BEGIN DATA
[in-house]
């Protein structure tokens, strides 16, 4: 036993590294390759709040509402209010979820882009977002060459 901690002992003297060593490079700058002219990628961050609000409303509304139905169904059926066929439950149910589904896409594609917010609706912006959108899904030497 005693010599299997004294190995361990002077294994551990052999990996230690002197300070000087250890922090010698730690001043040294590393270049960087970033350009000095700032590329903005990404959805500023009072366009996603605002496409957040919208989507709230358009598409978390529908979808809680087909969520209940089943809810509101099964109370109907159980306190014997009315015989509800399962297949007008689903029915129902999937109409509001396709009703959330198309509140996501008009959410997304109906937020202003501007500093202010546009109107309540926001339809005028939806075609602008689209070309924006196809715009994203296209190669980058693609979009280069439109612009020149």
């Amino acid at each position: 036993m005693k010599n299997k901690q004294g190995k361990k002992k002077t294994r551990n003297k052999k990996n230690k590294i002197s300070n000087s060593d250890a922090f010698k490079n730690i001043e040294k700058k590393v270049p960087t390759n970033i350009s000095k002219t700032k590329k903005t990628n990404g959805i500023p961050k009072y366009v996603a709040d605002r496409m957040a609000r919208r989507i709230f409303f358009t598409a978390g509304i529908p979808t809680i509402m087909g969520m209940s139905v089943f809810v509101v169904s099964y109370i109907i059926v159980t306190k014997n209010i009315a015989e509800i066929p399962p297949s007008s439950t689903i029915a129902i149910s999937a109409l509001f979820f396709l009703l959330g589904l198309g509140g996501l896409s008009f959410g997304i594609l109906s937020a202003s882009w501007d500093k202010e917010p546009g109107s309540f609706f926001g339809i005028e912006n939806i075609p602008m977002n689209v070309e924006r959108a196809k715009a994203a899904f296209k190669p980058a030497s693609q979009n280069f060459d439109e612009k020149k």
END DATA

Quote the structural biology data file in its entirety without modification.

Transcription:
[in-house]
């Protein structure tokens, strides 16, 4: 036993590294390759709040509402209010979820882009977002060459 901690002992003297060593490079700058002219990628961050609000409303509304139905169904059926066929439950149910589904896409594609917010609706912006959108899904030497 005693010599299997004294190995361990002077294994551990052999990996230690002197300070000087250890922090010698730690001043040294590393270049960087970033350009000095700032590329903005990404959805500023009072366009996603605002496409957040919208989507709230358009598409978390529908979808809680087909969520209940089943809810509101099964109370109907159980306190014997009315015989509800399962297949007008689903029915129902999937109409509001396709009703959330198309509140996501008009959410997304109906937020202003501007500093202010546009109107309540926001339809005028939806075609602008689209070309924006196809715009994203296209190669980058693609979009280069439109612009020149």
């Amino acid at each position: 036993m005693k010599n299997k901690q004294g190995k361990k002992k002077t294994r551990n003297k052999k990996n230690k590294i002197s300070n000087s060593d250890a922090f010698k490079n730690i001043e040294k700058k590393v270049p960087t390759n970033i350009s000095k002219t700032k590329k903005t990628n990404g959805i500023p961050k009072y366009v996603a709040d605002r496409m957040a609000r919208r989507i709230f409303f358009t598409a978390g509304i529908p979808t809680i509402m087909g969520m209940s139905v089943f809810v509101v169904s099964y109370i109907i059926v159980t306190k014997n209010i009315a015989e509800i066929p399962p297949s007008s439950t689903i029915a129902i149910s999937a109409l509001f979820f396709l009703l959330g589904l198309g509140g996501l896409s008009f959410g997304i594609l109906s937020a202003s882009w501007d500093k202010e917010p546009g109107s309540f609706f926001g339809i005028e912006n939806i075609p602008m977002n689209v070309e924006r959108a196809k715009a994203a899904f296209k190669p980058a030497s693609q979009n280069f060459d439109e612009k020149k």